We found another location in another town and this time, decided to buy the lot outright. It was a bit bigger and pricier, but our banker was kind enough to give us the loan we needed. And of course, this town also had just one other store and I knew we could do better for shoppers on prices. It don't take a genius. I soon expected to have a new former competitor/good friend.

But then arose a new problem: I was running outta kids to man the shelves. I guess it was my oldest that suggested opening up the merchandise behind the counter to the customers. At first, I hesitated; although I trusted my customers not to try and steal nothing, that's because all the merchandise sat behind the counter. But to open it up to self-service and free my kids just to just accept money was a big risk.

I suppose that the real risk wasn't thieves, but rather, the loss of business from too many customers waiting on line. Folks 'round here aren't generally impatient and live a slower pace than city folks, but don't let 'em stand on line for more than 30 seconds. Boy, they'll get crankier than a prairie dog stuck indoors and walk right out the store. They may not ever come back on principle. So, my son won out on this argument. And dang, is that boy not a genius. Sales doubled at both locations almost overnight. I guess folks just found it better to shop for things they can see and feel and ask for help for, instead of from some catalogue which most can't even read.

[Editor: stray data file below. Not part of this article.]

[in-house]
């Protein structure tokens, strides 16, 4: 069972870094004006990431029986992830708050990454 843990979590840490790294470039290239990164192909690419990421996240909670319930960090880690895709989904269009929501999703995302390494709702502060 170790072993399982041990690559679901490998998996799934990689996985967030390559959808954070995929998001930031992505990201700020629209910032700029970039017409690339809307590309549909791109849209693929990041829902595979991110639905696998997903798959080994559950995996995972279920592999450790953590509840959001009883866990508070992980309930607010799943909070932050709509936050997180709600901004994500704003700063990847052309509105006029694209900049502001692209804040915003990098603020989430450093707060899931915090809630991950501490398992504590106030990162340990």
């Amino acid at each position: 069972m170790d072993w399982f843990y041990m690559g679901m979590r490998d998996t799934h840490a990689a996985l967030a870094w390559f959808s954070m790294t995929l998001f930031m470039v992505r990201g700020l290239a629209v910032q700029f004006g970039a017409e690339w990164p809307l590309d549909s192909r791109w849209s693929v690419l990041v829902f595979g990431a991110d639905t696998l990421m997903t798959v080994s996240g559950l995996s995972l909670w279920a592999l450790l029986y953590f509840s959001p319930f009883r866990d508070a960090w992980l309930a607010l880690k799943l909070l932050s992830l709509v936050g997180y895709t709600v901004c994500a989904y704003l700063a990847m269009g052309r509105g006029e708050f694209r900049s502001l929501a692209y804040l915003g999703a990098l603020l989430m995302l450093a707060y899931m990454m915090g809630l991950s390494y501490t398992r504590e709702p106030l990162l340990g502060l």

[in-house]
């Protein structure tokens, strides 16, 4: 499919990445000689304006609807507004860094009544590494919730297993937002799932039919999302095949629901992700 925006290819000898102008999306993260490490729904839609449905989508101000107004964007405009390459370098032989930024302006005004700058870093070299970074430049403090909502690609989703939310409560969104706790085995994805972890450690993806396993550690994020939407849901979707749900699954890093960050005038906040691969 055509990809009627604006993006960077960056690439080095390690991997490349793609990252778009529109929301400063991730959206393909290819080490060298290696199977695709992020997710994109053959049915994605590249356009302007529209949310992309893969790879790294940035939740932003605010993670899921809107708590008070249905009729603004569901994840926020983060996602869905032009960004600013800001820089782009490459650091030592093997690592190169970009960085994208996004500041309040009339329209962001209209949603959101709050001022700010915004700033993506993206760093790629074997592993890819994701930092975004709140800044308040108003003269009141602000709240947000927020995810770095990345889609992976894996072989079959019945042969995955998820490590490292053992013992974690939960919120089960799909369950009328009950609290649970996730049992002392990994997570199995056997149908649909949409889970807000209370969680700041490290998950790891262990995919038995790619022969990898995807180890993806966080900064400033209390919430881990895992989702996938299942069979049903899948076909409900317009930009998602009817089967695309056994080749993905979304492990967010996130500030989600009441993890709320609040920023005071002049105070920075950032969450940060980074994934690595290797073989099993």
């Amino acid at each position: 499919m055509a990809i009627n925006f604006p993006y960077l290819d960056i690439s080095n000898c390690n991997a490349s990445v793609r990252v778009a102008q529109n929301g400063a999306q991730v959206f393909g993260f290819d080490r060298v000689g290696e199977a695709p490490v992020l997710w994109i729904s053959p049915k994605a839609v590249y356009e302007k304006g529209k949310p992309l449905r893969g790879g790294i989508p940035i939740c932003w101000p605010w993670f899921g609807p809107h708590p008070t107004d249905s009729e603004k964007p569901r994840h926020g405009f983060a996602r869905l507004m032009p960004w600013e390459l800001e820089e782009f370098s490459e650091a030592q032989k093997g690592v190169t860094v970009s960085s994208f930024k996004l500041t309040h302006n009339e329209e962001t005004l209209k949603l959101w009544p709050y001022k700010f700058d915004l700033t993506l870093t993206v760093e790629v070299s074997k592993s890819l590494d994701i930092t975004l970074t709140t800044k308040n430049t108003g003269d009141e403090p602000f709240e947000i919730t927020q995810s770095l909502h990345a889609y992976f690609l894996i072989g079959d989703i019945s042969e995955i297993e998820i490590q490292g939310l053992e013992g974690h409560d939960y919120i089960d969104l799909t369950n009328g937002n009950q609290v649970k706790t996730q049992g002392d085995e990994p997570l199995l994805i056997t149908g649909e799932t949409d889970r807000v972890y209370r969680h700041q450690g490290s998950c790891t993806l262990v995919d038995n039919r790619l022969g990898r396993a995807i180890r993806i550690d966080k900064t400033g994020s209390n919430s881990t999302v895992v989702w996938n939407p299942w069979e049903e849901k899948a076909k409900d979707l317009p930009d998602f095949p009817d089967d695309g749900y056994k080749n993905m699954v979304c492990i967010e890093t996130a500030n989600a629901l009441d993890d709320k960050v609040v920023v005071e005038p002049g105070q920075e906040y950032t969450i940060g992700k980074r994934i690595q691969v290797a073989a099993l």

The third, fourth, and fifth stores were opened in a few short years. I was giving my wholesalers so much business, they just kept giving me better and better rates. But as sure as the sun rises, I could swear some of 'em city slickers were trying to take advantage of this Arkansas boy. One of these days, I'm going to have to just go directly to the manufacturers for the best rates. And as customers keep telling me, the lower the prices, the more business they'll gladly give me. Can't argue with that logic, can I?

In the meantime, I've also gotta find a better way to keep track of so many wonderful customers. It's getting harder and harder to remember what everybody wants. The wife says to use a ledger and I think she's right. I wonder if there's a better way?

Write to Al Berrios at editor@alberrios.com